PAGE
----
Family resting on the Sabbath and Spending Time TogetherReligion aside, taking a break on the Sabbath can be a good thing for your mental and physical well-being. It doesn’t really matter if you slow down on Saturday, Sunday or Tuesday, just make the practice work with your schedule. You may need to start with smaller blocks of time. For example, carve out four hours on Saturday to slow down and enjoy the family. It’s easy to get caught up in trying to do everything and be the perfect person that you may have forgotten how to rest. Here are some ideas to get started.

Take Time for Spirituality

Go to where you worship, which could be a church, a temple, the beach or a synagogue. What place refreshes your soul and connects you to the higher power that is over your life? Enjoy the sounds of nature by going out to a lake or sitting in a park. Not an outdoor person? Make a space inside your home that lets you focus on renewing your soul. Light candles. Turn on some soft music. Create a worship experience that helps you focus on encouragement instead of negative emotions, and add meditation and prayer, if that’s your jam.

Plan Ahead

You may not be able to avoid all chores on the Sabbath, but you can take time to reduce the load. Do your laundry another day. Get shopping done before you rest. Plan easy meals. You don’t need to have the Sunday dinner that your mom and grandma made. Your Sabbath should be a day during which you engage in different activities from the rest of the week. To fully appreciate rest, you have to make the day separate from your normal routine.

Your Sabbath Isn’t Just About Worship

Puritans had a somber view of the Sabbath, devoting the entire day to worship and avoiding any type of recreation or pleasurable activities. Orthodox Jews often don’t even use electricity on the Sabbath. Yours can be what you make it. Watch a video with the family. Play board games. Unplug for a few hours.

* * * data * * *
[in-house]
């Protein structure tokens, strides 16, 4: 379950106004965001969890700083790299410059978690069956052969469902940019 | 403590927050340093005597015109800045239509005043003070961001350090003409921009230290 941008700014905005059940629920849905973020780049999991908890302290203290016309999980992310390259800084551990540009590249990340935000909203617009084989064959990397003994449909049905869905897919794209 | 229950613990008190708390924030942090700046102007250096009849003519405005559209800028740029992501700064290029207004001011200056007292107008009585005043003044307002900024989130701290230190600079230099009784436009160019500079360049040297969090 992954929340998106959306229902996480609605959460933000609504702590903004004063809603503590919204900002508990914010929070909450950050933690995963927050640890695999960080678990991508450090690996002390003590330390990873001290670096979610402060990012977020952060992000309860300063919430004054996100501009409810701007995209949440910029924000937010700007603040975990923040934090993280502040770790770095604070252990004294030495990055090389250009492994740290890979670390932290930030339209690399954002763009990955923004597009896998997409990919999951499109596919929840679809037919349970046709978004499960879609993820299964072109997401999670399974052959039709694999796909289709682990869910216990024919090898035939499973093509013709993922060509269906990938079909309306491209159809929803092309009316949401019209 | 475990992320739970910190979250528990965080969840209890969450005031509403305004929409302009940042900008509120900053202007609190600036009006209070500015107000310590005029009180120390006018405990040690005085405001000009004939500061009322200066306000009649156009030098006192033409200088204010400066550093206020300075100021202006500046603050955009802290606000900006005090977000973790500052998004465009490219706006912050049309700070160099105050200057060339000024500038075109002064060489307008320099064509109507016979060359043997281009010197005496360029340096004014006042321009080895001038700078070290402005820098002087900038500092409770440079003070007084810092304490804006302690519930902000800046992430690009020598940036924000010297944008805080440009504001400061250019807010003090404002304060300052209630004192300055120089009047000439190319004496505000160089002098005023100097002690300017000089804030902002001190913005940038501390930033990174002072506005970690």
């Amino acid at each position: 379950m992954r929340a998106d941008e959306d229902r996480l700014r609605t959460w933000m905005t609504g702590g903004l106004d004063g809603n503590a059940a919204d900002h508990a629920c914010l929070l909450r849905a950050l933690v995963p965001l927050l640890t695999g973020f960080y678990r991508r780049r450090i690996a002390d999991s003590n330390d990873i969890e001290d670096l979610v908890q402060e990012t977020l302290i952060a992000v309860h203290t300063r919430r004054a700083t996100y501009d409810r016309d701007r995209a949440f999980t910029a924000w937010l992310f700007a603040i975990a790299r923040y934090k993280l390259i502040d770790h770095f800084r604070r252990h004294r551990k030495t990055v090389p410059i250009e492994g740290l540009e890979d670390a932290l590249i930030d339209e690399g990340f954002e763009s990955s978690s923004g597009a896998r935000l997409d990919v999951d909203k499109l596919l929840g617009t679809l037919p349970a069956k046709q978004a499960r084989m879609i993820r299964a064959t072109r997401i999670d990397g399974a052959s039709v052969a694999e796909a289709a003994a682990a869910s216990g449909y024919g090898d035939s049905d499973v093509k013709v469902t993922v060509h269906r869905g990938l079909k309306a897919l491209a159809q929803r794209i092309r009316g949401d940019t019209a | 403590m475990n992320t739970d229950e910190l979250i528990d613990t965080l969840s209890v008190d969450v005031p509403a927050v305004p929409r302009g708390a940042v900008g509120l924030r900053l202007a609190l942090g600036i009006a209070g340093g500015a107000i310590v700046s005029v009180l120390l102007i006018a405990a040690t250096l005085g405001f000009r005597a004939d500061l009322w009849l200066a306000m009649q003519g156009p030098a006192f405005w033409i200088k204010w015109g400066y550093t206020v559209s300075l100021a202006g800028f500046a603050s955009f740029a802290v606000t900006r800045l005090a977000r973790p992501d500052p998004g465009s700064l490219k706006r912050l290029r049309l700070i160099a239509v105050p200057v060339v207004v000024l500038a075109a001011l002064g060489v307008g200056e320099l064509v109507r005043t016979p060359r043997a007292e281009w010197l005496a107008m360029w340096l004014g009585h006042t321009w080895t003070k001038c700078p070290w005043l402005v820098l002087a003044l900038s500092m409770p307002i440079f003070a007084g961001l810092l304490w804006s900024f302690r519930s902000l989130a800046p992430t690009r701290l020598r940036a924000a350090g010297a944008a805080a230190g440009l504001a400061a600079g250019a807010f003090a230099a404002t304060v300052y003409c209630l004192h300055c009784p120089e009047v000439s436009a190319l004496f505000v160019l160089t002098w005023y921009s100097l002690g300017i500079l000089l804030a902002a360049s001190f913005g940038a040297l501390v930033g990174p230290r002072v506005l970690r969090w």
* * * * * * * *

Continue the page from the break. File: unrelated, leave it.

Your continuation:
It might be difficult to embrace a Sabbath when you first start out. For many people, it’s not natural to slow down from the busyness of life. It takes time to create a habit, and you may have to experiment with different things to find out how your soul and body are rejuvenated. When you first start out, you have to be intentional. Plan activities that will refresh your mind and body. Think about what activities you need to avoid during your Sabbath. What drains you and keeps you from focusing on your spirit?

It’s counter-cultural to keep the Sabbath in today’s society, and your mind may resist at first. Don’t think your Sabbath tradition has to resemble that of anyone else, as it’s about what makes you whole and what works for your family. If you’re struggling with a lack of busyness, give yourself time to enjoy the rewards of the practice. It may take three or four times before you really make a habit of rest and find yourself looking forward to a day off from your routine.

Take a Sabbatical To Renew Your Mind and Body

The world constantly reminds you that you need to be productive. It’s very easy to forget the need to rest. Extended periods of rest or a vacation can help you deal with stress, and getting some distance from your problems can give you a new perspective.

Rest is important to your well-being, so try to add some time to rest to your week. It sounds counterintuitive, but taking time to rest can actually help you be more productive. You don’t have to celebrate a particular religion to have a Sabbath; you simply need to make time in your schedule to slow down and enjoy life.

Category: Religion Judaism

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